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Gelsinger pops lid on top-secret EMC Lightning code

Flash cards reveal some parts of mysterious project

Secure remote control for conventional and virtual desktops

EMC's Project Lightning code is being produced by a software team in Israel, using – El Reg thinks – Micron hardware.

Project Lightning is EMC's placing of its own PCIe-connected flash memory cache card in servers, with its contents controlled by FAST (Fully-Automated Storage Tiering), which passes data to it from a backing EMC storage array such as a VMAX or VNX. The aim is to get data closer to server applications so that they can access it faster and minimise processor core I/O waits.

The latest info about the project comes from EMC COO Pat Gelsinger who showed the Project Lightning PCIe card at Oracle's recent OpenWorld event.

Pat Gelsinger with Lightning PCIe card at Oracle OpenWorld

Pat Gelsinger with Lightning PCIe card at Oracle OpenWorld

He said its was a 320GB, multi-level cell (MLC) flash card and in beta test with customers. The only available 320GB PCIe flash cards come from Fusion-io and EMC has said it is aiming to compete with the Fusion-io products. It is thought by financial analyst Aaron Rakers of Stifel Nicolaus that Lightning is a Micron-developed card.

However, although Micron has a P320h PCIe flash card, this uses single level cell (SLC), 34nm flash and has 350GB and 700GB capacity points. Also it doesn't look like the Lightning card.

Micron P320h PCIe flash

Micron P320h PCIe flash card

However, let's turn that image upside down and compare it to a close-up of the Lightning PCIe card from an EMC video of Gelsinger's OpenWorld pitch.

Micron P320h flash card

Upside-down Micron P320h flash card

EMC Project Lightning card close up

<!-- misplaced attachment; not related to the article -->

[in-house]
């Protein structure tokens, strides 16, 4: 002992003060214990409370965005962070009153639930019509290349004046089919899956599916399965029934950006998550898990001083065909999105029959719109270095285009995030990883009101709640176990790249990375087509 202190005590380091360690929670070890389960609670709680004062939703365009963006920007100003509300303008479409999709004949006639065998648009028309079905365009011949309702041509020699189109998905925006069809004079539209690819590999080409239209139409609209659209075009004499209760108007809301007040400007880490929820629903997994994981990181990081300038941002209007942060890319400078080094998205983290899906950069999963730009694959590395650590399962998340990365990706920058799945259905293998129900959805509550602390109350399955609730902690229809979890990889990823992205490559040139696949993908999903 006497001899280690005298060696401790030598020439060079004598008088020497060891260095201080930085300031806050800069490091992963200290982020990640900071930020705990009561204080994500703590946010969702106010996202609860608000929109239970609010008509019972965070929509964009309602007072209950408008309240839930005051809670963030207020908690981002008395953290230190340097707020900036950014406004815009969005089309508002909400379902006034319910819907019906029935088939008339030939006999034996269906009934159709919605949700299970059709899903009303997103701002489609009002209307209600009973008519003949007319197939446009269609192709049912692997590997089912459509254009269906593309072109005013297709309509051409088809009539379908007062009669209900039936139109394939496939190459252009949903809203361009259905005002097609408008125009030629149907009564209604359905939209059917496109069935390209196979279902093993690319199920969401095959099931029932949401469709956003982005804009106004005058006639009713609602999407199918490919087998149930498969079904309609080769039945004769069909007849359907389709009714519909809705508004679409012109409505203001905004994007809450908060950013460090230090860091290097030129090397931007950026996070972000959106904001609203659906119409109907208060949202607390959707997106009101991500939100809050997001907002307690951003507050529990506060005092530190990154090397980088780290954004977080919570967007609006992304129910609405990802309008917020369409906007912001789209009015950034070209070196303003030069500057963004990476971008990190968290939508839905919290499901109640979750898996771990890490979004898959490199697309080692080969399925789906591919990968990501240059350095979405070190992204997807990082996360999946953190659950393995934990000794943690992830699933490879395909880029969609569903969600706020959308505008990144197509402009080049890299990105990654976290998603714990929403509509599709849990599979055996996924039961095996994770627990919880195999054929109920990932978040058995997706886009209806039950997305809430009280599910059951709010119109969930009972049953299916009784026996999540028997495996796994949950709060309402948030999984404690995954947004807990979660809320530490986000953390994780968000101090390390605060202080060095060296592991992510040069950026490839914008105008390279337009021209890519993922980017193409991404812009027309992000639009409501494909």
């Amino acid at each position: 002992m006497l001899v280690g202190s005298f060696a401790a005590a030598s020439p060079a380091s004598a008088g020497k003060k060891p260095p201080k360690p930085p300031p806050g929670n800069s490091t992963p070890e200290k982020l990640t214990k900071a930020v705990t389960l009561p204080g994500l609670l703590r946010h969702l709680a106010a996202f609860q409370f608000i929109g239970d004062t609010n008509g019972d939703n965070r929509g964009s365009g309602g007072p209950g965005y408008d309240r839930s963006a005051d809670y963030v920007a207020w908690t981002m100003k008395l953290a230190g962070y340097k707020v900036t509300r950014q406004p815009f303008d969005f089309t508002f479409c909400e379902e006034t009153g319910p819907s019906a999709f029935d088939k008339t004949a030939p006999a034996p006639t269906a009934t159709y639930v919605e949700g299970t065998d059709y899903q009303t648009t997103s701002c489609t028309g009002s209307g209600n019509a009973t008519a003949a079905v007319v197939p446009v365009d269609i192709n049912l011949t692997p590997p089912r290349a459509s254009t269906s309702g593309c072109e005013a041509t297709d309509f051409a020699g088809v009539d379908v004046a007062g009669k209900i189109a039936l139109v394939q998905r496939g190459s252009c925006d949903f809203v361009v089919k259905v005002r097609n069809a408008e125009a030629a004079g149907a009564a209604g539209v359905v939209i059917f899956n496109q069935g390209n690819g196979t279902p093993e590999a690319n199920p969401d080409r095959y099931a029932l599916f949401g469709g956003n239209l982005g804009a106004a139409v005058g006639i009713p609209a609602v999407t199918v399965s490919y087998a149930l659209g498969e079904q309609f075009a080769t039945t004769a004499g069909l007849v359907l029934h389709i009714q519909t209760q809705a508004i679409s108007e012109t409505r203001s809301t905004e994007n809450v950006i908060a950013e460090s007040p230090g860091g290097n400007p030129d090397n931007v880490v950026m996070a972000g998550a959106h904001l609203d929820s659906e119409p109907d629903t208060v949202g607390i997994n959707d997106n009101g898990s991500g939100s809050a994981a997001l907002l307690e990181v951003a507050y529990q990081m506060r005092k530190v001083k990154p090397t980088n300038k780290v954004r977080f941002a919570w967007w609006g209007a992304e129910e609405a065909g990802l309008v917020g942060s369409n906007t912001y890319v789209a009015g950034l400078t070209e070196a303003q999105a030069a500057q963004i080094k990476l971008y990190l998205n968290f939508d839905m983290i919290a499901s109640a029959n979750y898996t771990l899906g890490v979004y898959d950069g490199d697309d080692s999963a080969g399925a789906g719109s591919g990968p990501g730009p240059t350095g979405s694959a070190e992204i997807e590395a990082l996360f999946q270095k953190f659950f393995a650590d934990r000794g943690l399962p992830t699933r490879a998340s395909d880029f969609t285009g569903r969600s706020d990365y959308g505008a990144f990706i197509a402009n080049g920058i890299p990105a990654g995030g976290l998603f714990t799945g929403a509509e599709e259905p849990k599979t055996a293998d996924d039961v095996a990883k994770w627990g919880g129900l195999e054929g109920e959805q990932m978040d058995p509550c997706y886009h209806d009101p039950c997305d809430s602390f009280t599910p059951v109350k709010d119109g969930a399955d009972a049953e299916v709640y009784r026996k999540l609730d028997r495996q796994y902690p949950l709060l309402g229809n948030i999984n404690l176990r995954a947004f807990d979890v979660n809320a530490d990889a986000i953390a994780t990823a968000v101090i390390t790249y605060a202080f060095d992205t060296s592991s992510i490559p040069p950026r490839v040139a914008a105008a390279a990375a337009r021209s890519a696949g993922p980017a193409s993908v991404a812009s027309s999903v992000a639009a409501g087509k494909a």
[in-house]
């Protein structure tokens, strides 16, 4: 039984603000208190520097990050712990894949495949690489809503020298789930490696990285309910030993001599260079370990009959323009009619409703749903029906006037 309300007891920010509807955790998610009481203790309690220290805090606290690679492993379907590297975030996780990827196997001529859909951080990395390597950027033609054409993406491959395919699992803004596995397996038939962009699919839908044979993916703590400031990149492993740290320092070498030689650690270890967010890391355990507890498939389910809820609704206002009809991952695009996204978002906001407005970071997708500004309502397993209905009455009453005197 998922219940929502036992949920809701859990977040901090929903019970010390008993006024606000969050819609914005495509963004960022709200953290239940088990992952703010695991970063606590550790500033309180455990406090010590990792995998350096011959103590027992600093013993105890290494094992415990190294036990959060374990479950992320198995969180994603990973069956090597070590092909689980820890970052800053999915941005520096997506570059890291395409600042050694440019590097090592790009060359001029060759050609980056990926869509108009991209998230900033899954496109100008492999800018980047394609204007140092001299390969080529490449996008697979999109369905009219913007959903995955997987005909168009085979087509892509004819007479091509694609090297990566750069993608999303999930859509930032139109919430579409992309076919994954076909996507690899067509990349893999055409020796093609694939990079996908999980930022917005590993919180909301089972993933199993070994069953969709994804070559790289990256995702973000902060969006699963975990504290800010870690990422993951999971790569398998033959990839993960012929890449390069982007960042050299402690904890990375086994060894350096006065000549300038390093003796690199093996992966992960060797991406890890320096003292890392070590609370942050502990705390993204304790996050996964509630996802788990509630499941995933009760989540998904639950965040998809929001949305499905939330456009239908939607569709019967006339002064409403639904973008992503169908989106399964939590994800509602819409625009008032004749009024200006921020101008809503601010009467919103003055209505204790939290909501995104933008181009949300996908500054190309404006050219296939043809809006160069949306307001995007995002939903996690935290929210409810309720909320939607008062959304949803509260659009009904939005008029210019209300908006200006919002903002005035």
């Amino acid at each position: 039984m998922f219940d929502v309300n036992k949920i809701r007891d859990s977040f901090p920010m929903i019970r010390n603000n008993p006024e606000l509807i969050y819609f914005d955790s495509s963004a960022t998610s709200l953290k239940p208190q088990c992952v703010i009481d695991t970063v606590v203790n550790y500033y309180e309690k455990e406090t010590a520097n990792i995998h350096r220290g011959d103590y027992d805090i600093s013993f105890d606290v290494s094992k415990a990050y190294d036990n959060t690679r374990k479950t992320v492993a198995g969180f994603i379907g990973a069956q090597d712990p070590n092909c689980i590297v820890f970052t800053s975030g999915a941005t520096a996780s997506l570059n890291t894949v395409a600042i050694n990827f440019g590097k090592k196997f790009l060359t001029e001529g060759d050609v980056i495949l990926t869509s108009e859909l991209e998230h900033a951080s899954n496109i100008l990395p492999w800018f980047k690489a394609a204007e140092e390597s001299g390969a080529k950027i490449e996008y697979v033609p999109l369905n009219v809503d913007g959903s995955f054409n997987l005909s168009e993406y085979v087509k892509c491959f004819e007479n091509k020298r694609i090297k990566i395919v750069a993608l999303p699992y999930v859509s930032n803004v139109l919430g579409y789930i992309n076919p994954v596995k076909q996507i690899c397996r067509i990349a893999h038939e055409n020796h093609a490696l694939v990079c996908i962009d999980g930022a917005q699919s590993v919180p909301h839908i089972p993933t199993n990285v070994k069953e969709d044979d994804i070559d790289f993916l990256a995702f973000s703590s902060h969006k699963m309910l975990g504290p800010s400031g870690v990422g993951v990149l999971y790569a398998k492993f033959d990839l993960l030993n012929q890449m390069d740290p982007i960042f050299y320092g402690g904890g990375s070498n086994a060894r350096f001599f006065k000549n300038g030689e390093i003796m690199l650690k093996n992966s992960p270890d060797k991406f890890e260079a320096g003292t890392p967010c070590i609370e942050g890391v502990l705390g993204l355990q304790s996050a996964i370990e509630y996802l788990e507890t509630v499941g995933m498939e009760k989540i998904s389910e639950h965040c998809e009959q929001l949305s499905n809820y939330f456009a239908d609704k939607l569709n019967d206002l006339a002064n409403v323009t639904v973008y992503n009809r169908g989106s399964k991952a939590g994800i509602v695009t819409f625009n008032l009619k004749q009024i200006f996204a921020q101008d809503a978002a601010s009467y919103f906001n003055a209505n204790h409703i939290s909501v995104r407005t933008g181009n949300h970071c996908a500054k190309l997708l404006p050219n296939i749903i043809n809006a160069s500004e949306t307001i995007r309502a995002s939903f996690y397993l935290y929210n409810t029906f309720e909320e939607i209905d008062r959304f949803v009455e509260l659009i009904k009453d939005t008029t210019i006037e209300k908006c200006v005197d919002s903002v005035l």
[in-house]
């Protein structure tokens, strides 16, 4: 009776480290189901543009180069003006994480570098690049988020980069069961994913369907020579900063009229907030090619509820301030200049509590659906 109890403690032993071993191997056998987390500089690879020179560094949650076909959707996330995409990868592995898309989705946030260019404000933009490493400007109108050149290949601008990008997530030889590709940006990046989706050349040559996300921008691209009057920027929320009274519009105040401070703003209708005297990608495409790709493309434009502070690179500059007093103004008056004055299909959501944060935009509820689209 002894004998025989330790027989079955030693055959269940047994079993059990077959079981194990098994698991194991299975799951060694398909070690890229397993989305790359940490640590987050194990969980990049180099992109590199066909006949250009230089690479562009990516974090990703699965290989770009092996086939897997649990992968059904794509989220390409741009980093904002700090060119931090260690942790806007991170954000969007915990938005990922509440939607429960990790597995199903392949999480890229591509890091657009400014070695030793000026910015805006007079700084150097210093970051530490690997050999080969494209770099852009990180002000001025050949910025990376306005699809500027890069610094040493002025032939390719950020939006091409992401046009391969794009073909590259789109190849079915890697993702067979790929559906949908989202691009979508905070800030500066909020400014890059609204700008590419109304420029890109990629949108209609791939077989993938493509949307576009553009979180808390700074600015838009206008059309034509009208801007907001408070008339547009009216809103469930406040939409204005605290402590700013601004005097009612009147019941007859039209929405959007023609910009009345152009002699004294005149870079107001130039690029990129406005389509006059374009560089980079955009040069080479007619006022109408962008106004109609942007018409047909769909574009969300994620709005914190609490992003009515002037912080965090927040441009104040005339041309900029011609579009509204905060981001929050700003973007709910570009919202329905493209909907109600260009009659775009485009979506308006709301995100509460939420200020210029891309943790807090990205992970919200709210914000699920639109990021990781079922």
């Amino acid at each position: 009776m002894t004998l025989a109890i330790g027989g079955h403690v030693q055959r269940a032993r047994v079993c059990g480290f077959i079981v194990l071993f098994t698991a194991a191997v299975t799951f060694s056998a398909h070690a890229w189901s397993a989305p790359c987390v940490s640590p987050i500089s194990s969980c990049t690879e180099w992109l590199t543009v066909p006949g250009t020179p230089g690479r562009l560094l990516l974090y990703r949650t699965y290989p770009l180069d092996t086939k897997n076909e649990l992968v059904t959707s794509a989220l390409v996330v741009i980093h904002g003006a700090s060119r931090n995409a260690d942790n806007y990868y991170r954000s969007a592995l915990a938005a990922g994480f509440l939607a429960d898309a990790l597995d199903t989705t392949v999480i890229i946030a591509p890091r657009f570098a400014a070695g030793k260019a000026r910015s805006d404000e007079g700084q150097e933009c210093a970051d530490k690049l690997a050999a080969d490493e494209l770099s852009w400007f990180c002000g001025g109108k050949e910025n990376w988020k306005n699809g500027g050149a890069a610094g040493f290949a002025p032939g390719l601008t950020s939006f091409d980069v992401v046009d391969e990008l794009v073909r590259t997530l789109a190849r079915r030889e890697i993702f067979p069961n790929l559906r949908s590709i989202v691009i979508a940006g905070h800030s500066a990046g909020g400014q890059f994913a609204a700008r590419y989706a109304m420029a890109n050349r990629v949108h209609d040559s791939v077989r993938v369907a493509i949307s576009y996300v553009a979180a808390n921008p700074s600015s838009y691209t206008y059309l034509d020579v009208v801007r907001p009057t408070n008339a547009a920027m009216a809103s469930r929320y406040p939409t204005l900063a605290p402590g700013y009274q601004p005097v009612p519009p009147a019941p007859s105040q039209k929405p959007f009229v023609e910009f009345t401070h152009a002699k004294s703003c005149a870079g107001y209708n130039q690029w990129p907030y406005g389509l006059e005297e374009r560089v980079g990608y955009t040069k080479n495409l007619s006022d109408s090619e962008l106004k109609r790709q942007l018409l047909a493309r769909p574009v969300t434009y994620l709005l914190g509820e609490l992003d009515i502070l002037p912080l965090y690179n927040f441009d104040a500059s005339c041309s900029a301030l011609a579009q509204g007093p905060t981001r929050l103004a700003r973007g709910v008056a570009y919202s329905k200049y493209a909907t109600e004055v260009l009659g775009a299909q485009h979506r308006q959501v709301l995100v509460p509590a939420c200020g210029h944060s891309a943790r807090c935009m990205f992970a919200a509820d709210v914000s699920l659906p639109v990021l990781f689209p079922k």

Blurry close-up of Lightning card

We can see that it does now bears a family resemblance to the EMC Lightning PCIe card (right) with a similar large black controller chip, identical connectors on the top edge and a similar group of four small dies by the controller chip. The Lightning card appears to have 16 flash dies whereas the P320h has many more. But then it has more capacity and is an SLC design, not an MLC one.

We know that Micron and Intel are developing 20nm process flash at their IMTF foundry. El Reg wrote in April "IMFT's 8GB device is sampling now and is expected to enter mass production in the second half of this year. At that time, Intel and Micron also expect to unveil samples of a 16GB device, creating up to 128GBs of capacity in a single solid-state device smaller than a US postage stamp."

It would take 20 of these 16GB dies to provide a 320GB raw capacity and there are only 16 does visible on the Gelsinger card, implying 20GB dies. We can't resolve this issue, but there is one further indication Micron could be EMC's Lightning partner.

EMC's Flash Business Unit

EMC created a dedicated Flash Business Unit earlier this year to identify and exploit new market opportunities, new technologies and create and manage strategic partner and supplier relationships around Project Lightning and the use of flash in its arrays. This unit is headed by SVP Mark Sorenson, who is based in Hopkinton, and has been SVP for unified mid-range storage, meaning VNX.

Quoted in a MarketWatch story in August, and identified as heading up EMC's Flash Business Unit, Sorenson said: "Clearly [flash] is game-changing technology in the sweet spot of our business. Without question EMC is rethinking its software and how to get the most out of flash."

Barry Ader is the senior director for product management in the Flash Business Unit and also based in the Boston area.

An EMC insider said: "Gelsinger described Project Lightning as an internal start-up company that would remain small and unhampered by higher corporate meddling."

We understand that Project Lightning software is being written by a small team at an EMC research and development facility in Herzliya, Israel. That software would extend FAST to send data to the Lightning card and store it on the card using the card controller. The card would also need a driver in the host server.

David Erel is the Management Team Leader in this Flash Business Unit at Herzliya, and Philip Derbeko is one of the team members working on the software. Having this team based in Israel certainly keeps them out of the way of higher corporate meddling.

Relatively close by, in Kiryat Gat, there are Intel and Micron facilities, which could be a handy coincidence.

We note that Vcache and Vflash are terms already used by other suppliers. Our guess, given that EMC is keen on V-something-X names, such as VMAX, VNX and VPLEX, is that the Lightning flash card will also be called V-something-X.

So there we have it: a little light cast on Lightning. But we'll have to wait for EMC's actual Lightning strike before we get to see details of the full product. ®

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